Mischief and laughter in Donald Davis’s new book
Move over Norman Rockwell. The painter’s love affair with Americana has inhabited the soul of another artist, this time storyteller Donald Davis. Tales from a Free-Range Childhood has all the attention to detail and gentle humor that used to grace the covers of The Saturday Evening Post.
Donald Davis has been one of the stars of the storytelling world for more than thirty years. Those who’ve had the good fortune of hearing him live will hear the easy pace, the uncanny sense of timing, and the underlay of warmth that are part of his performances. Readers coming to his stories without the benefit of oral delivery will still catch the fun and the acceptance of human frailty that weave through his childhood memories.
Tales from a Free-Range Childhood
is full of vivid details from a childhood spent in a loving family. Something of Davis’s training as a minister comes through the stories, which invariably include the gem of a life lesson. Actions have consequences, but parental punishments show more acceptance of children’s foibles than angry reactions.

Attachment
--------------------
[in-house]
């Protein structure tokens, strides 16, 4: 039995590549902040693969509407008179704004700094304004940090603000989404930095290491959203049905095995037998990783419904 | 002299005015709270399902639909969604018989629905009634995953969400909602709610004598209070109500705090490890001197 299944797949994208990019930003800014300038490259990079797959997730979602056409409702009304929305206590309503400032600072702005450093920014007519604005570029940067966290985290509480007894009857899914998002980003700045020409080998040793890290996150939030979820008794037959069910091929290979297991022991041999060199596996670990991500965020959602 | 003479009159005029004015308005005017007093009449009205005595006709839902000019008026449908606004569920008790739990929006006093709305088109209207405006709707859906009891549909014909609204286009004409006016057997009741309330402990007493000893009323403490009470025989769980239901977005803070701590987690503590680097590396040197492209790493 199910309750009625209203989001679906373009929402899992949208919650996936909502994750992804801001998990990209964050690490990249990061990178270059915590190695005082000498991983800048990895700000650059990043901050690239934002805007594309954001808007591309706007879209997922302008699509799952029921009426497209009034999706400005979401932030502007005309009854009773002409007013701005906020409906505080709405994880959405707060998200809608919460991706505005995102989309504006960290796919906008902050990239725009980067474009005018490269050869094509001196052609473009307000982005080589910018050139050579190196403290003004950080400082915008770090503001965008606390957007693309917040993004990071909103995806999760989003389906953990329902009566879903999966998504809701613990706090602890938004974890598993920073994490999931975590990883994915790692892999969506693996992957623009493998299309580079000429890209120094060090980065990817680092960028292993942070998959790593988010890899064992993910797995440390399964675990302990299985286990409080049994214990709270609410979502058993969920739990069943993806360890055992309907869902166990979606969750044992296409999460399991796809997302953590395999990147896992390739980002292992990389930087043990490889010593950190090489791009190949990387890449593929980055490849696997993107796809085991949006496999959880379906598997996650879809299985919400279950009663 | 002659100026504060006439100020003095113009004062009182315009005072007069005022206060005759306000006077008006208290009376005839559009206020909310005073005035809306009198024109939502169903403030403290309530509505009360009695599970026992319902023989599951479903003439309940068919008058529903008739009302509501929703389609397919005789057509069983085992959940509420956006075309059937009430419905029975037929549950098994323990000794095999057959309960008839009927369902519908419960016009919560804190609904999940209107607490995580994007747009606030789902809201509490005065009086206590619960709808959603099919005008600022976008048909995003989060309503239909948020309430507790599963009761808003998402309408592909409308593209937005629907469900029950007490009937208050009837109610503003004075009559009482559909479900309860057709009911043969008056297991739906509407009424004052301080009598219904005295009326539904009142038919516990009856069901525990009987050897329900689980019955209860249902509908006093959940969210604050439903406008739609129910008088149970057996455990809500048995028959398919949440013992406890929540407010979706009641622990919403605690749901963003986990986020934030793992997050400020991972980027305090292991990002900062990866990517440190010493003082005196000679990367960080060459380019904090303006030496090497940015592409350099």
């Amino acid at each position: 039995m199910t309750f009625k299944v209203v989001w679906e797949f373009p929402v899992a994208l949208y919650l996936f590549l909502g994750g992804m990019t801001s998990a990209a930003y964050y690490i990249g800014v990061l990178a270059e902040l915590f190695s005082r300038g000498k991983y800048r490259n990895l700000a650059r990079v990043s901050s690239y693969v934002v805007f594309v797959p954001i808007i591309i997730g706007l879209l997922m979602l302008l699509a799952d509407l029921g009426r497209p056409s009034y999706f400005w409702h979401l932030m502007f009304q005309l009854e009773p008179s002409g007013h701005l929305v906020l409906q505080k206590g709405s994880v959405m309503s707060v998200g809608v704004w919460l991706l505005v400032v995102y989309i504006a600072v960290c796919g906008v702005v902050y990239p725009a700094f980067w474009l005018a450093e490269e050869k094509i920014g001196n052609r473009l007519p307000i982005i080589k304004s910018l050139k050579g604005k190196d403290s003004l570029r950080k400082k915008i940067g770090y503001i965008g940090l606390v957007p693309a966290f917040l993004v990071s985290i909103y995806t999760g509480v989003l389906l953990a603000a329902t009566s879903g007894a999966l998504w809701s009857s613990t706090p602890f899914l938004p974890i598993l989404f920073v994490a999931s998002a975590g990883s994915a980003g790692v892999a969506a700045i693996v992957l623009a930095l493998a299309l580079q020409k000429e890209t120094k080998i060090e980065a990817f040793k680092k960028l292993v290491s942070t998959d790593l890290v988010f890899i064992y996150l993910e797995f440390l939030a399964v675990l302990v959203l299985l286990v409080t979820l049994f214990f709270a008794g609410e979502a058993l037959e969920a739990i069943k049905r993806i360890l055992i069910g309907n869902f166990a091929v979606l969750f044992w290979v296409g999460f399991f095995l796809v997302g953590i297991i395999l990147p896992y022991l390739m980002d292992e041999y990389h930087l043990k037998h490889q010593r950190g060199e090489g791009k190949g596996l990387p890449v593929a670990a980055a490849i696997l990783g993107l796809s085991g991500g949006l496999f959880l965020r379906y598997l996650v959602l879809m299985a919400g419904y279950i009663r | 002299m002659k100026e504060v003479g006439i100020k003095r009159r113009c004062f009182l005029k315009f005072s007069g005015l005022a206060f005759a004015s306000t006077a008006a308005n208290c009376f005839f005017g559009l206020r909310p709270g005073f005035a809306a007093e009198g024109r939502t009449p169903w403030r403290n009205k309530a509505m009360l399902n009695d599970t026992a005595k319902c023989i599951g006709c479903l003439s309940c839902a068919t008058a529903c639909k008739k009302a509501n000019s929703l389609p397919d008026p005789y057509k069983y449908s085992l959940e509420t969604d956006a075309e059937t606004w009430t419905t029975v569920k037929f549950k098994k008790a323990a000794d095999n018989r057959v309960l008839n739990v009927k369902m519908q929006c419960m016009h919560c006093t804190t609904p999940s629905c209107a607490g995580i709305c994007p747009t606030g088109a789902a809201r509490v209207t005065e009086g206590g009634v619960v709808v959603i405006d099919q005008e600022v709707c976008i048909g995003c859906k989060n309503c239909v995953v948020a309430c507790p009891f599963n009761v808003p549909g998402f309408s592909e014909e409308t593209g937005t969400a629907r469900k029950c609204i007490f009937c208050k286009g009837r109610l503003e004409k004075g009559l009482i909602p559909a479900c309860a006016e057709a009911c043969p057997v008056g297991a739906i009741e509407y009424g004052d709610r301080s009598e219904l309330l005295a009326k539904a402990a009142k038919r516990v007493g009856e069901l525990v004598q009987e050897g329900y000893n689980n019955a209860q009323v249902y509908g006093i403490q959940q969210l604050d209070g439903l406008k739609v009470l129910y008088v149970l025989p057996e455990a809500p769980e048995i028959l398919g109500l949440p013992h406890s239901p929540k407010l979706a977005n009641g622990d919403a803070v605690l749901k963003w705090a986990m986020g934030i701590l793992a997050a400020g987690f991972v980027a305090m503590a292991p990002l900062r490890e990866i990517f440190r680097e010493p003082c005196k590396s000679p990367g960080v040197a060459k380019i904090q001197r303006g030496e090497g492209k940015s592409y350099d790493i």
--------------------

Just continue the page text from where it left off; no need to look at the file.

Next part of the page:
The world of Davis’s childhood will be familiar to those who grew up in the first post-World War II generation. In the age of smart phones and e-readers, we can still remember the first television sets, ducktail hair cuts, the Pontiac Chieftain, and the first truly terrifying movie of our lives, Alfred Hitchcock’s Psycho.
Even children growing up in an electronic age will relate to the mischievous young Donald’s shearing his younger brother’s curls, persuading him to stomp in cow pies, or scheming to get rid of a babysitter. And anyone who’s experienced or witnessed the sting of isolation will shed a tear reading about Willie Freedle’s empty Valentine’s box and her fourth-grade teacher’s creative response.
Tales from a Free-Range Childhood is like healing balm. Woven through the laughter is an optimism too often in short supply. Davis’s stories stir the memory pot and fulfill the goal he sets for them: “My hope is always that they will serve as memory dusters for readers, and that readers will end up telling stories of their own about which they would not have thought without reading these.”